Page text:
I am not denying that there could be a PRS out there that isn't up to the standard of the rest, doesn't sound quite as good (whether that's due to a poor set up, old strings or just a 'bad' US made PRS) but I couldn't categorically say 1 was significantly better (or worse) to my ears. They all seemed to play as well as each other and feel alike too. Maybe someone else will find they had a strong pull to one over any of the others but to me, the differences were like trying to decide which cookie to pick when they all look to have the same number of choc chips - you know it doesn't matter because they are all basically the same and any differences will be subtle in the taste, all going to taste great...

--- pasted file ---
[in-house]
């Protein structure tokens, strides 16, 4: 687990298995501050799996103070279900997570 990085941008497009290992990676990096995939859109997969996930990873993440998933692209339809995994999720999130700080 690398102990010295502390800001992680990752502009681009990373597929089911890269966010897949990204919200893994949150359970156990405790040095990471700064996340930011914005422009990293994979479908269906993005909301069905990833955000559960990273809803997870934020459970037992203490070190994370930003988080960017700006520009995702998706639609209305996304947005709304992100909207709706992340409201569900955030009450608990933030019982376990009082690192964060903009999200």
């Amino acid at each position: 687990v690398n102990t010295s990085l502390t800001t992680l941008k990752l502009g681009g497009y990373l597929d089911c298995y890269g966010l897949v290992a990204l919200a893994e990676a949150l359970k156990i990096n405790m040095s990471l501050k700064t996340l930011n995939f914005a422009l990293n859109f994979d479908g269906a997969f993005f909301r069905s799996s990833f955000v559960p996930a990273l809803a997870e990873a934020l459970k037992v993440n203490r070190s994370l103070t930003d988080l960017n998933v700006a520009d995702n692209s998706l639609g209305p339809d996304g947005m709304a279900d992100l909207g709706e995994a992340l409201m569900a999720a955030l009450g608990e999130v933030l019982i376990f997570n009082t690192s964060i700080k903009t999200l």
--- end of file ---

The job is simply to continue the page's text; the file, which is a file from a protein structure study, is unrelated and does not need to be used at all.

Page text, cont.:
If you do opt to buy online, you can always send a duff one back if it still sounds off after a set-up but I wouldn't be concerned about buying a Core PRS online based on the way it looks and not worrying that it will sound significantly worse than any other if I actually visited the shop to A/B them. If others feel the need to go round all the shops they can to try and find the one that sounds the best to them, so be it - that's entirely up to them. All I am saying is that I feel confident to order a PRS online based purely on the way it looks knowing that when it arrives, I will be happy with the tones.
     
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  4. Alnus Rubra

    Alnus Rubra Loving nature’s wonders